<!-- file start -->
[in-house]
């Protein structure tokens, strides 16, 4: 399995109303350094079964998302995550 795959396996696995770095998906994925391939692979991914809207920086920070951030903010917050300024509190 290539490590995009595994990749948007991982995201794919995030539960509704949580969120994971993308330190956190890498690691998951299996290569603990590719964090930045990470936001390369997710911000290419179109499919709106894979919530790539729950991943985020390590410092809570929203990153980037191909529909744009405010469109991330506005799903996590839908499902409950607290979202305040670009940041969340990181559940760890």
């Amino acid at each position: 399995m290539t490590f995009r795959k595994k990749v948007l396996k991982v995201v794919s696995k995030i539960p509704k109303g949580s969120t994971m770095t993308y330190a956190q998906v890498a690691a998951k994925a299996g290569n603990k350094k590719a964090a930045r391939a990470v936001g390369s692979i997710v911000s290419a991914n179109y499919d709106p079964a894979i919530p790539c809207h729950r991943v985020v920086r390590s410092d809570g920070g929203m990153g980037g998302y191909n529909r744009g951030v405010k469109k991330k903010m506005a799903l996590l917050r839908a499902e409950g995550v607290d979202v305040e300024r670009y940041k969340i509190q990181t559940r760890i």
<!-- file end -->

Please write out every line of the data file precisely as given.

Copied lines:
[in-house]
């Protein structure tokens, strides 16, 4: 399995109303350094079964998302995550 795959396996696995770095998906994925391939692979991914809207920086920070951030903010917050300024509190 290539490590995009595994990749948007991982995201794919995030539960509704949580969120994971993308330190956190890498690691998951299996290569603990590719964090930045990470936001390369997710911000290419179109499919709106894979919530790539729950991943985020390590410092809570929203990153980037191909529909744009405010469109991330506005799903996590839908499902409950607290979202305040670009940041969340990181559940760890």
């Amino acid at each position: 399995m290539t490590f995009r795959k595994k990749v948007l396996k991982v995201v794919s696995k995030i539960p509704k109303g949580s969120t994971m770095t993308y330190a956190q998906v890498a690691a998951k994925a299996g290569n603990k350094k590719a964090a930045r391939a990470v936001g390369s692979i997710v911000s290419a991914n179109y499919d709106p079964a894979i919530p790539c809207h729950r991943v985020v920086r390590s410092d809570g920070g929203m990153g980037g998302y191909n529909r744009g951030v405010k469109k991330k903010m506005a799903l996590l917050r839908a499902e409950g995550v607290d979202v305040e300024r670009y940041k969340i509190q990181t559940r760890i």